In the past five months I have lived in two different countries in two different hemispheres, and traveled across the Atlantic Ocean to a completely different continent. I spent my spring semester at the SFS Center for Marine Resource Studies on South Caicos, Turks and Caicos Islands, and I am currently sitting in a gazebo on Moyo Hill in Tanzania, East Africa. I have had the opportunity to swim with dolphins and sharks 100 feet under the ocean, and fall asleep to the sounds of hyenas and lions prowling around my campsite in the middle of the Serengeti. From Caribbean sunsets to Serengeti sunrises, I could never even have dreamed of a better way to spend my junior year.

As I write this reflection in the middle of a Tanzanian winter, my tan lines from South Caicos are beginning to fade, though the memories are still racing through my mind. Adjusting to a new group of classmates, a new SFS center and a whole new environment has not been easy, but I have come to love my home on Moyo Hill just as I will always have a piece of my heart on South Caicos. The stress of unpacking from my semester and re-packing only to leave three short weeks later is finally beginning to subside, and my intense longing for the friends I have just left are beginning to soften as I form connections with 34 new people.

Just as I will never forget my first time scuba diving, I will never forget my first game drive. A few days after our orientation to the Center for Wildlife Management Studies we were taken to Lake Manyara National Park. We spent hours driving around, and I couldn’t believe that the animals were really real! My whole life I have dreamed of visiting Africa and observing the wildlife, and to have this dream fulfilled was so surreal. After years of watching countless documentaries on African wildlife and practically memorizing Disney’s “The Lion King,” I was finally provided with the opportunity to visit a place that once seemed so impossibly far away. One of the highlights of my four weeks here, and perhaps of my entire life, was when a large male lion in the Ngorongoro Crater stopped, looked at our car and roared, and then proceeded to stroll right around us approximately three meters from my window. I’m pretty sure I have about 75 pictures of this one lion alone.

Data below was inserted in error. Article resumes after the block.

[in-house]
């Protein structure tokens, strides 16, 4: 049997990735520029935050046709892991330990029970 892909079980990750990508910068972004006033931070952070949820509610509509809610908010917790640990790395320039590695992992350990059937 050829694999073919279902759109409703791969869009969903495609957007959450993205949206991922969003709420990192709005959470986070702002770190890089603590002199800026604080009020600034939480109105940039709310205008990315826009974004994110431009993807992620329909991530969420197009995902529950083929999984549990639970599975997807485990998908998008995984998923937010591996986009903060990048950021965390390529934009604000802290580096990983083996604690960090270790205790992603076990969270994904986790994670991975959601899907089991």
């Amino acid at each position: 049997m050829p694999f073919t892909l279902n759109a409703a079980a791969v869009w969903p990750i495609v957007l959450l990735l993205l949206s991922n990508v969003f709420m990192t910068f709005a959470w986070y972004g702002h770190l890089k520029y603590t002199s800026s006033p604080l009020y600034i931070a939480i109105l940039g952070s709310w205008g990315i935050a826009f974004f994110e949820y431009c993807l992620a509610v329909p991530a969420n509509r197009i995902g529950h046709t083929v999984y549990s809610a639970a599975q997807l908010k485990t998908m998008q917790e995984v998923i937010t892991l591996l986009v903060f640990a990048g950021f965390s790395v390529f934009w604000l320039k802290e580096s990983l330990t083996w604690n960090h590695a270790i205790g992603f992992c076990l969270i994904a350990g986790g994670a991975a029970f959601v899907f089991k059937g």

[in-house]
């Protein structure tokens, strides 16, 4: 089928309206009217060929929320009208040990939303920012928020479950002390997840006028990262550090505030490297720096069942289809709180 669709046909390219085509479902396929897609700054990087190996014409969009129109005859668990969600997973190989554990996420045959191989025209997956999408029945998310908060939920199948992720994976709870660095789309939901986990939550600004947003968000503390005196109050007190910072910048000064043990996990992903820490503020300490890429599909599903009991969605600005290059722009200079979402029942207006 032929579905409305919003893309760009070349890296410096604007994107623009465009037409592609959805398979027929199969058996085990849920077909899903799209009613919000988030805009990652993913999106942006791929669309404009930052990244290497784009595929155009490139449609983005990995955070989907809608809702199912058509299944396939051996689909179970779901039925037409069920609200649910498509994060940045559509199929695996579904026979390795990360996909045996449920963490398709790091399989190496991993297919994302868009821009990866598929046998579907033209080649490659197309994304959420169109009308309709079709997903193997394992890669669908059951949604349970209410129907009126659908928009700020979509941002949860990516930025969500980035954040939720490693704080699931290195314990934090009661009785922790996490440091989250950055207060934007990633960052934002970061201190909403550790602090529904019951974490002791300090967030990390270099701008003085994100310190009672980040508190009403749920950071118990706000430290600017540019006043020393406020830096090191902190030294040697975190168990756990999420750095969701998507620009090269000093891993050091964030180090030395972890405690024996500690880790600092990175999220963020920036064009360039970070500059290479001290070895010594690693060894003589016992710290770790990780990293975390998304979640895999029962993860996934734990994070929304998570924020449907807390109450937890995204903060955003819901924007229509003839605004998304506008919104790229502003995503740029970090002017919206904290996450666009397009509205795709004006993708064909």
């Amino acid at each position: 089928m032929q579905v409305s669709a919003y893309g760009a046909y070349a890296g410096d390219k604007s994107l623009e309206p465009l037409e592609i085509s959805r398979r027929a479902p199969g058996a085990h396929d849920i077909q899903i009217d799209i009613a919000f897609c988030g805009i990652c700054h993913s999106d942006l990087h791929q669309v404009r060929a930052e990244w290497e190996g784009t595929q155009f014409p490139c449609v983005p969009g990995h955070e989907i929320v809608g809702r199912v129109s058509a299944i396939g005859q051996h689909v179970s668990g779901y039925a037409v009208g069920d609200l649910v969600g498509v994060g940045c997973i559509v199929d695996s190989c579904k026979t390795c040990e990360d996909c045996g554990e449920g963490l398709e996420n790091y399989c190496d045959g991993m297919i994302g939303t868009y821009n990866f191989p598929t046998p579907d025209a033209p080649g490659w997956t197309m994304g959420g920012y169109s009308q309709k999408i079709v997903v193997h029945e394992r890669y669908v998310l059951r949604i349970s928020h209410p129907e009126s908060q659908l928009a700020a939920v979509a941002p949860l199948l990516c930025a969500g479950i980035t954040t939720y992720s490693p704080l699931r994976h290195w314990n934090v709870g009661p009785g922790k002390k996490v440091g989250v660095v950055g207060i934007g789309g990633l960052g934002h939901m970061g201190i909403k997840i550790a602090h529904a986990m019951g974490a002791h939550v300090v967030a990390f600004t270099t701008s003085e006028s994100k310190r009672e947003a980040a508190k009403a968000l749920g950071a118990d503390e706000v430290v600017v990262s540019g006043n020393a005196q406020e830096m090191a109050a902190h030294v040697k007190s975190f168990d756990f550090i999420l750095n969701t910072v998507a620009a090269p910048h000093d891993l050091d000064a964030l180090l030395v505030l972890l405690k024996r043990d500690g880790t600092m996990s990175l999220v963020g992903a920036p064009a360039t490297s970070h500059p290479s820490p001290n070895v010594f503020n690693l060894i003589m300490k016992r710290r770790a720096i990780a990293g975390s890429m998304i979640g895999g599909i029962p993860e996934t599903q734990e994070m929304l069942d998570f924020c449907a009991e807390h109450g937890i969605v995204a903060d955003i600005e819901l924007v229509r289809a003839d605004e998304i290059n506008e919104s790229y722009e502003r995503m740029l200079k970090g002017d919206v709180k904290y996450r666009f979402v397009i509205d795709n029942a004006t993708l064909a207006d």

As I prepare for my senior year of college, the future of my career and education are constantly on my mind. If you had asked me growing up what I wanted to be when I was older, my response would have included saving all the white tigers and raising baby lions. Five months ago, I would have told you that I had no clue whatsoever where I would end up, just as long as I was somewhere near the ocean. A short summary of my many career aspirations at the time included marine scientist, wildlife manager, massage therapist, professional CrossFitter, and sports nutritionist. Obviously, choosing a grad school program was going to be a bit of a struggle. Because of my experiences with SFS, I now know that my childhood desire to work with big cats could actually be a reality. After spending an extended time leaning about marine ecology and wildlife management, it is now clear to me that wildlife research is what I want to do.  In five months, I have been able to narrow down my list and decide on a focus area for my future education, and I would not have been able to do this without The School for Field Studies. I am now looking into biology-related grad programs where I can focus my studies on large mammals, specifically carnivores, and I hope to one day return to the Serengeti with a research permit. I couldn’t be more thankful for the incredible life-changing experiences I have had, and I consider myself extremely lucky to be an alum of two different SFS programs.